Seminar by Professor Mitsuhiko Iyoda, 7 September 2011
Toward a High Quality of Life in the Mature Society
The last seminar in the Summer Term 2011 Economics and International Studies series was given by Professor Mitsuhiko Iyoda, Professor in the Faculty of Economics at Momoyama Gakuin (St Andrew’s) University, Japan and Visiting Professor in the Department of Economics and International Studies at the University of Buckingham.
Professor Iyoda introduced, in a clear and accessible talk, the relationship between GDP, welfare and happiness. Professor Iyoda analysed problems in the weakness of GNP as a measure of welfare and looked at various suggested alternatives such as Net National Welfare (NNW), Net Economic Welfare (NEW) and the Genuine Progress Indicator.
Attempts to measure happiness or reported subjective wellbeing suggest they do rise with income. They may, however, not imply a more satisfied society. There are three important factors that affect the quality of life: education, market failures and the government. The most important foundation on which to build an ideal society may well be education, in a broad sense, including social, family and school education.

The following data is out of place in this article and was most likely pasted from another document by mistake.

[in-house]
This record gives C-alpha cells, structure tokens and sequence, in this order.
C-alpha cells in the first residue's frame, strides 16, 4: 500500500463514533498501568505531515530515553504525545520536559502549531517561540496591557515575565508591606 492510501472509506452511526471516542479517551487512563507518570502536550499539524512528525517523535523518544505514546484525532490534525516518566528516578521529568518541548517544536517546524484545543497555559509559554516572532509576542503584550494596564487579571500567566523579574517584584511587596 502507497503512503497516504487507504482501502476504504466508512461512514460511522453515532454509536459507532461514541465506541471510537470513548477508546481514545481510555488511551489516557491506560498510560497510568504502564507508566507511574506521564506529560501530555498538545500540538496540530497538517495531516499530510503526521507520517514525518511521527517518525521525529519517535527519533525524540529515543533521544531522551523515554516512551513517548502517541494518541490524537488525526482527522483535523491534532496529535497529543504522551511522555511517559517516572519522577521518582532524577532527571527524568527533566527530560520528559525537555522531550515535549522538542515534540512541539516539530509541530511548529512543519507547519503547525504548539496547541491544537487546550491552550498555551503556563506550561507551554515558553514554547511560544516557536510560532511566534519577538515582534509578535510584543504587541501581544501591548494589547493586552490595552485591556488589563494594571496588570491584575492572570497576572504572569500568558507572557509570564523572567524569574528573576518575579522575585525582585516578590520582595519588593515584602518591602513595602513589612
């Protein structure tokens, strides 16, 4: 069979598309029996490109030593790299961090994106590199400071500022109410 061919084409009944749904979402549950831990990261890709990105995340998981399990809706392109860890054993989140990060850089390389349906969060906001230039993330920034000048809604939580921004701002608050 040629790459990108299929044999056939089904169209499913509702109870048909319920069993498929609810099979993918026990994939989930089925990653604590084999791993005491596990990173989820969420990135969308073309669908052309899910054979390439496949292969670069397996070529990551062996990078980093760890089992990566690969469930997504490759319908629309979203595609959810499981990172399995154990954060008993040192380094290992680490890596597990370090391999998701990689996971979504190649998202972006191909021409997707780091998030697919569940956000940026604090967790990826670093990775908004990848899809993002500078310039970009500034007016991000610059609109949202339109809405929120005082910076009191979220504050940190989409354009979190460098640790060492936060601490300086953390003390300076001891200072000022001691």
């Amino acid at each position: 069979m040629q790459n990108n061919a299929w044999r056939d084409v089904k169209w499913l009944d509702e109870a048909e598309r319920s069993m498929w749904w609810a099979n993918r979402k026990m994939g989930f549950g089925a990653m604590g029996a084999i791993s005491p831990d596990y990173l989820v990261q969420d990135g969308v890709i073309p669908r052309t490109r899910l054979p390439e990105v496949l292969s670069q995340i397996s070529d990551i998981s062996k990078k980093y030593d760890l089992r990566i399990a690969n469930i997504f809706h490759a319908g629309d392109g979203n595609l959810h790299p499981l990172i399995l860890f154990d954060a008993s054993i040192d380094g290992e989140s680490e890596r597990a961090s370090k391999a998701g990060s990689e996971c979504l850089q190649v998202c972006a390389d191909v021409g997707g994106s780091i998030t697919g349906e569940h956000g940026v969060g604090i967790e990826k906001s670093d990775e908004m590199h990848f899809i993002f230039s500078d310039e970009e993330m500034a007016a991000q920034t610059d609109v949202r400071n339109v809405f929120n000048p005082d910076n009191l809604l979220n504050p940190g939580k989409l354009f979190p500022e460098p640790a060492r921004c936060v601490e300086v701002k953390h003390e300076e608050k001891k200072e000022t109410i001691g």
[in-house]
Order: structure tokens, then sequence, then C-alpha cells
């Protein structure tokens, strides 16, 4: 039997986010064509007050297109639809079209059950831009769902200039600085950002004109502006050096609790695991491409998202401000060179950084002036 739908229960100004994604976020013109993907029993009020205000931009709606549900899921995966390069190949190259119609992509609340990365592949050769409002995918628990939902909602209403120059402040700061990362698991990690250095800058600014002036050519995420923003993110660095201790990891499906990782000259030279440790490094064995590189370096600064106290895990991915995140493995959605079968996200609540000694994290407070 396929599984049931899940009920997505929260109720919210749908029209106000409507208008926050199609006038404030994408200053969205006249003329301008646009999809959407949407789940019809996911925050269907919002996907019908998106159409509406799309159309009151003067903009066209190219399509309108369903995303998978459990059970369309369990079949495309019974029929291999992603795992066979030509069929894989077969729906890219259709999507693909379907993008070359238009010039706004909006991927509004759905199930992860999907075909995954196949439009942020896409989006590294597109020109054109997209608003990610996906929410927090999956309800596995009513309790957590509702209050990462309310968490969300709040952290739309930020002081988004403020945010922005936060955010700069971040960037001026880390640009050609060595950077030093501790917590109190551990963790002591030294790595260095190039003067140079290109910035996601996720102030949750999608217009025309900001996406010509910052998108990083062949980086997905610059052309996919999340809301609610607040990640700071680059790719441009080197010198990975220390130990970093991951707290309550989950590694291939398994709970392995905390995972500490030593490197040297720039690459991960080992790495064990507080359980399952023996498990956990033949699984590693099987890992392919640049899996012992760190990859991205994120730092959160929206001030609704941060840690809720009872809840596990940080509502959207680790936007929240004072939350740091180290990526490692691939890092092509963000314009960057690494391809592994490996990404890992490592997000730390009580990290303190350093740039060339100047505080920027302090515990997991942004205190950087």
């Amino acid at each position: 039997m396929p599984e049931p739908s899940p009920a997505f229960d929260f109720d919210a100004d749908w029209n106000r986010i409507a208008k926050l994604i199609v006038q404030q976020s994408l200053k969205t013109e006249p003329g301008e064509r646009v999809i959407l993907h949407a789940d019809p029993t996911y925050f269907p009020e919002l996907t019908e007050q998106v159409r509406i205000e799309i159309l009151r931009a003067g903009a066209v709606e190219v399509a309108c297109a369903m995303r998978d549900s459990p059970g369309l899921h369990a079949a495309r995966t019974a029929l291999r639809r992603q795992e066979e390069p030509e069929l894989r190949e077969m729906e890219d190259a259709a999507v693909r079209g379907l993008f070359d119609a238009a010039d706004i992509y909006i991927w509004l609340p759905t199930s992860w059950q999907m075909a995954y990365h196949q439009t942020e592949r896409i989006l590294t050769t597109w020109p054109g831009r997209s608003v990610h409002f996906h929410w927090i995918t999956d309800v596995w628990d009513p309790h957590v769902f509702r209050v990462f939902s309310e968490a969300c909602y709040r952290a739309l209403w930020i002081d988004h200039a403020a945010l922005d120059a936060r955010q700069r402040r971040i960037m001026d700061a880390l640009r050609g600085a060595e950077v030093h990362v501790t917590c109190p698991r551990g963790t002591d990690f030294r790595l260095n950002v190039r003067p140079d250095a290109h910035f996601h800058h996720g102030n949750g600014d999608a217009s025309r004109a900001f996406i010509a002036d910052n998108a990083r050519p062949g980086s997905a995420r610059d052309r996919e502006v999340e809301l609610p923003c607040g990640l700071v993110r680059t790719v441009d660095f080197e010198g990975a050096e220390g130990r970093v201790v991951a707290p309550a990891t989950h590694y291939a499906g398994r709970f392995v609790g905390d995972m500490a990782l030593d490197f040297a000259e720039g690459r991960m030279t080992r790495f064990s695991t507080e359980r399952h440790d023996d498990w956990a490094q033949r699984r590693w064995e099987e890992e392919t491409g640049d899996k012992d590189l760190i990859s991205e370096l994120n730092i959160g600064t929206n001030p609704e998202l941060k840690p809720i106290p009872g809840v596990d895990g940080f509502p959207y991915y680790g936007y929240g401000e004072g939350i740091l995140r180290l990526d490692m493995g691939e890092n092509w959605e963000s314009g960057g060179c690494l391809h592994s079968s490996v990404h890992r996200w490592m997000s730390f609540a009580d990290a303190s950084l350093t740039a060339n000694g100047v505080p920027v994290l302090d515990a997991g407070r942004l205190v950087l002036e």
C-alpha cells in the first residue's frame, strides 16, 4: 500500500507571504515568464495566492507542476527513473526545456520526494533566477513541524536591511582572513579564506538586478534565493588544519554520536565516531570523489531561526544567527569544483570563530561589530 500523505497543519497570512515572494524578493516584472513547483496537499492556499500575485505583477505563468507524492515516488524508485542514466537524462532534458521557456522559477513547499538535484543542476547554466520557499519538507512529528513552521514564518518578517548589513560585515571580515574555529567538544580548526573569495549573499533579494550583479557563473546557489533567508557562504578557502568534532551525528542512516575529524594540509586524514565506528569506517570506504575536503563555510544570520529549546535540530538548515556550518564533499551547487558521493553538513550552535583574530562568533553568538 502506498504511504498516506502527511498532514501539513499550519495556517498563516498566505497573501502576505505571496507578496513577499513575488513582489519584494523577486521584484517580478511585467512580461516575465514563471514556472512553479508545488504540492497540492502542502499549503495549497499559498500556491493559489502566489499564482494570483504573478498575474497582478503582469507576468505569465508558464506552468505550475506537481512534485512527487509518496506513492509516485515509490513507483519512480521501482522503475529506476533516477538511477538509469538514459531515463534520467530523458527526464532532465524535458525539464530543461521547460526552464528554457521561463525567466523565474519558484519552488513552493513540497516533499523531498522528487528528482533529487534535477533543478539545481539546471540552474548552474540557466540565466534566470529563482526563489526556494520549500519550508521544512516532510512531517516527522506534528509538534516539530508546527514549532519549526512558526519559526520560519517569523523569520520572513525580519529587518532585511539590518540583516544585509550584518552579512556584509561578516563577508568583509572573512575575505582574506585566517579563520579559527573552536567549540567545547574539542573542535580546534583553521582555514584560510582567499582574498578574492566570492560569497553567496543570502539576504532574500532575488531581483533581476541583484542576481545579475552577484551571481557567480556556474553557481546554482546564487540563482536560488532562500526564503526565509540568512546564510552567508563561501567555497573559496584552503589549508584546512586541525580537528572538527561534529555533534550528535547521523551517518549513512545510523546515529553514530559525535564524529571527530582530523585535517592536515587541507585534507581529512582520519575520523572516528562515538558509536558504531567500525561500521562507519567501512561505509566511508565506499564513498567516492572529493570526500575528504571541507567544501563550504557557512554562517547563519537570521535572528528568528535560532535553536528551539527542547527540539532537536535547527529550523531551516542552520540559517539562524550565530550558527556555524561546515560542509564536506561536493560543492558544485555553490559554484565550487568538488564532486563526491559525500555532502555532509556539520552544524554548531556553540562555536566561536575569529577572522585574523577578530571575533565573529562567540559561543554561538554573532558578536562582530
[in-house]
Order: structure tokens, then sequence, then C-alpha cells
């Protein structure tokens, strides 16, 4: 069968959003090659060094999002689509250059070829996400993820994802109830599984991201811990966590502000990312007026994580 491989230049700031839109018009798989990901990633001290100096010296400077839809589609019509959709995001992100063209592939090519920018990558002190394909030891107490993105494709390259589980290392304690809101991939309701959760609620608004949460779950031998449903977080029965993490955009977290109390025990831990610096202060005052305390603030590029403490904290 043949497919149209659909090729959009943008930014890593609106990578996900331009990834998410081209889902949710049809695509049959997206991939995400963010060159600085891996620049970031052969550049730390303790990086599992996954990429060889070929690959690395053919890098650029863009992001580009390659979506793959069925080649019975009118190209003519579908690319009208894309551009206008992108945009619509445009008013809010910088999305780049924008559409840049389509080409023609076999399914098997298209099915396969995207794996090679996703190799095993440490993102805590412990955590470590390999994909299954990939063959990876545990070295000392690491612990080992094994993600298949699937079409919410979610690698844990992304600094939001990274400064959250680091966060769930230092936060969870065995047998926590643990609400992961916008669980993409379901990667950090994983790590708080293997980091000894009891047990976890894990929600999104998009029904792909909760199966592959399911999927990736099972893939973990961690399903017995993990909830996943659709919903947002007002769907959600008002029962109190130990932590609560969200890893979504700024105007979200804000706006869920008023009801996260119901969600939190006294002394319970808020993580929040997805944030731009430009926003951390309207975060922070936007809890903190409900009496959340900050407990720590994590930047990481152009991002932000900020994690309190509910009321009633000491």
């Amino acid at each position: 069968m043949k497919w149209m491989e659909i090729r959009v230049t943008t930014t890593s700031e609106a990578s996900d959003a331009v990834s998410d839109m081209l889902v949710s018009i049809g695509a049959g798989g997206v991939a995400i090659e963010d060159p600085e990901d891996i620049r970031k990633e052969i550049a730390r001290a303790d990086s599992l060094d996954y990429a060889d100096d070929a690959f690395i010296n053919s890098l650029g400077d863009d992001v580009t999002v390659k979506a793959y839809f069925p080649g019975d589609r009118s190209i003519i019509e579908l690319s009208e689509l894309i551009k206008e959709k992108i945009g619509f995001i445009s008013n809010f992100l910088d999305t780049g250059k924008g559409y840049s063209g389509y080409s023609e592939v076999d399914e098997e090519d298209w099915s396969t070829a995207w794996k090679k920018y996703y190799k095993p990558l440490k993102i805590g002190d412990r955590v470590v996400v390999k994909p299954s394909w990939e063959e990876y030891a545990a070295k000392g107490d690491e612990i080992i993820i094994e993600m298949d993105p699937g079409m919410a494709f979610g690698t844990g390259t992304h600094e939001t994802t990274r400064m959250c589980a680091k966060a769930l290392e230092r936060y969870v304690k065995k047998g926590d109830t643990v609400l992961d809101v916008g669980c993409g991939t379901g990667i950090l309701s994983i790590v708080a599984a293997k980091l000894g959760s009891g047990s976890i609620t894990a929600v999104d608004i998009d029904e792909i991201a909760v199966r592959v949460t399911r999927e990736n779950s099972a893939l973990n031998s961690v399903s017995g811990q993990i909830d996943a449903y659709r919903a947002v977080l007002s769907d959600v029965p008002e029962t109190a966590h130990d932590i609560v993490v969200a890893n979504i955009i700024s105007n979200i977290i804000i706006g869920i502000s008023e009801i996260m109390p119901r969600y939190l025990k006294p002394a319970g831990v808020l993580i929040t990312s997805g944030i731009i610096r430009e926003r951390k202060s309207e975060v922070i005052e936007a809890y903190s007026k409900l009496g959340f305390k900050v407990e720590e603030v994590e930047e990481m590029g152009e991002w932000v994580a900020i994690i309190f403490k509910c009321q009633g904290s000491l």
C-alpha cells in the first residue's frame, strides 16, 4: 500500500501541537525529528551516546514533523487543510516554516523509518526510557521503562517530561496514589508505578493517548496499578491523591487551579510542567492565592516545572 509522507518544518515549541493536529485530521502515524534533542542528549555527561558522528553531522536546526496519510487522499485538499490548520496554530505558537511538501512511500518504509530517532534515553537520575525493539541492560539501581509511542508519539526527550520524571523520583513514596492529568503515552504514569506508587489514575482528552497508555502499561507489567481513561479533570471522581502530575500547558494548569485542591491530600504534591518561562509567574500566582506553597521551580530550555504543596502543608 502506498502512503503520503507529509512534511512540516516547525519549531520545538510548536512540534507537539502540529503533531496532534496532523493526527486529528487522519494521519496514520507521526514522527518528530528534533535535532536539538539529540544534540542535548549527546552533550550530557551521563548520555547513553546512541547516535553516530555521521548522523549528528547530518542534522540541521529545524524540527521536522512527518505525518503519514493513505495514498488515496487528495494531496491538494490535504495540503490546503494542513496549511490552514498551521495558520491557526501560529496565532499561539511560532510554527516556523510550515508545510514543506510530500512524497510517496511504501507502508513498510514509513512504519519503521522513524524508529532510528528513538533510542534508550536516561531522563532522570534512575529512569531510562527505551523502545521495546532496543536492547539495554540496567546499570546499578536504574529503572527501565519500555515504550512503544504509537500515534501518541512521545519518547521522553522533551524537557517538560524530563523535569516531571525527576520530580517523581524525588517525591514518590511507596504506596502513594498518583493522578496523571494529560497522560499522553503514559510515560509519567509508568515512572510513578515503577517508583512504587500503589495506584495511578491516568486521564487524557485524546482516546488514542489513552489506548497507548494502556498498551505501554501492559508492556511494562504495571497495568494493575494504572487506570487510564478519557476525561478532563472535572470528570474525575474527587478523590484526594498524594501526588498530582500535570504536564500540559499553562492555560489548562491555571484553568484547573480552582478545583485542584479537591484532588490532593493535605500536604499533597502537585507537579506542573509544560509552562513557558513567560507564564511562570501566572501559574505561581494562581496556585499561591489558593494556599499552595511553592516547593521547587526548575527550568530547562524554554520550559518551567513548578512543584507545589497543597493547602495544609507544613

An important lesson that we have learned as a result of the bubble economy and the financial crisis is to consider economic stability domestically and internationally as an important target. Maintaining economic stability is sometimes a difficult task. This stresses the importance of international co-operation.
The discussion of Professor Iyoda’s presentation focused on the definition and subjectivity of the term ‘happiness’. Professor Iyoda defended his idea that the definition of happiness is not as subjective as one might think, while discussants felt that in some cultures it might be considered to be impolite to express unhappiness, whilst in other cultures it is not.
Report by Anniek Peters